The Toyota International Wheelchair Basketball Showdown kicked off with a game between Japan and a squad that consisted of Movin’ Mavs team members, alumni and Dallas Wheelchair Mavericks. The Dallas/Movin’ Mavs team beat the Japanese National Paralympic team 75-50 at the Maverick Activities Center.
In hindsight, it was simply a game between UTA and Japan. But ultimately, the tournament solidified relationships.
Juan Soto, Movin’ Mavs assistant coach, said the tournament game was an exhibition match for the team. It gave the select players who came out a chance to play, get minutes and compete during the offseason.
But beyond the scoreline, the game had bigger implications within the tournament itself. Soto said it was a chance to put on a good show but also gain international experience.
The tournament pits the Movin’ Mavs, Team USA, Japan and Spain against each other several times throughout the next six days, said Doug Garner, Movin’ Mavs head coach.
The National Wheelchair Basketball Association organized the tournament to act as a tune up game for Team USA leading up to the 2019 ParaPan American Games in Lima, Peru, which will determine who qualifies for the 2020 Tokyo Paralympics.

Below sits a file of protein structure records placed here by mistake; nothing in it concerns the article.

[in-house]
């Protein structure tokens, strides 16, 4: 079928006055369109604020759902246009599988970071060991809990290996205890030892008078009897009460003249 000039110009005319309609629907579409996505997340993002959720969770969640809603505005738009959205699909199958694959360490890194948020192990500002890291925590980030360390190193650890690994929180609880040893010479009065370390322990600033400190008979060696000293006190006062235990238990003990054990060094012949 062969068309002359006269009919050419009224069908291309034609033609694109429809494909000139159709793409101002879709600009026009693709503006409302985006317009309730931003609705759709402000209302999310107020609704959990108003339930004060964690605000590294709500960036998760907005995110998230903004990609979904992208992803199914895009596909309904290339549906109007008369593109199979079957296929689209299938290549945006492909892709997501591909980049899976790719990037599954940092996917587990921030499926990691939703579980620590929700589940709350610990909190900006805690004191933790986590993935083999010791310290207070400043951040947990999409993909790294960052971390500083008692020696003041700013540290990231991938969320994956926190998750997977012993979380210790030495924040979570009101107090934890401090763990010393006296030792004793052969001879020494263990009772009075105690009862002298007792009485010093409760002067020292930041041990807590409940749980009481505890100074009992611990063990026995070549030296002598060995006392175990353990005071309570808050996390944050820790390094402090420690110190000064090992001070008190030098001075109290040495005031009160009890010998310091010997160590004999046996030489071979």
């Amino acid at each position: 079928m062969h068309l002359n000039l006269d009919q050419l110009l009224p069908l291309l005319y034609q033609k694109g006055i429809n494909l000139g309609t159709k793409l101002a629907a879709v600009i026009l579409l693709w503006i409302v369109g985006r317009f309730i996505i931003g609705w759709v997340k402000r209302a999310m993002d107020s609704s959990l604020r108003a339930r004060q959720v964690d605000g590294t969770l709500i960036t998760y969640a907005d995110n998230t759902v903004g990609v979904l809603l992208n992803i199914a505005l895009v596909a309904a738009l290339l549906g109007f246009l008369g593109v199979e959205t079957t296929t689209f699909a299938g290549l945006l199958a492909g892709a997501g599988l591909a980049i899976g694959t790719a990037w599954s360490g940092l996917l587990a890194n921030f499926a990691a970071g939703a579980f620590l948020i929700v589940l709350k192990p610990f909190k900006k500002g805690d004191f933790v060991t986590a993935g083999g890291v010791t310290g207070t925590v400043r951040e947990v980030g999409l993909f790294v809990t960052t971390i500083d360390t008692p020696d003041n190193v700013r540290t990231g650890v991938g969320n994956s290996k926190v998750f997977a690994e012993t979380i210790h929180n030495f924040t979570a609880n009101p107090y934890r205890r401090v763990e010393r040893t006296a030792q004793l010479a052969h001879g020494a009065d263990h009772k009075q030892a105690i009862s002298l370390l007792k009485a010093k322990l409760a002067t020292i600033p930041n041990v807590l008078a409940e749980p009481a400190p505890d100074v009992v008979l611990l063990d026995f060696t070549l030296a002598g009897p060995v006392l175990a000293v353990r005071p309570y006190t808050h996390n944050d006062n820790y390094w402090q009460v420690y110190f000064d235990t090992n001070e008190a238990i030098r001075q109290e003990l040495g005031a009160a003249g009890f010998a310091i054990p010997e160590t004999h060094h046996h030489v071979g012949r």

Three of Team USA’s 12-member squad include UTA alumni Jorge Sanchez, Michael Paye and Aaron Gouge. Games will be played from Thursday to Tuesday at the Maverick Activities Center at UTA, with featured games taking place at Prosper High School on Saturday.
Will Waller, CEO of the National Wheelchair Basketball Association, said the relationship between the association and UTA is strong for a variety of reasons, including the UTA alumni that make it to the Paralympic level, Garner’s role in the collegiate basketball world and the strength of its men’s and women’s wheelchair basketball teams.
“Based on our history as an organization, many countries are really excited to come and compete against our programs,” Waller said. “We’ve really enjoyed hosting other programs and building a strong relationship with them.”
Soto said UTA is blessed to have the chance to host a tournament like this one and hopes the tournament can grow in the years to come.
“Having a solid relationship with U.S. Paralympics is great, and having the opportunity to host elite level wheelchair basketball players here, that’s always a plus,” Soto said.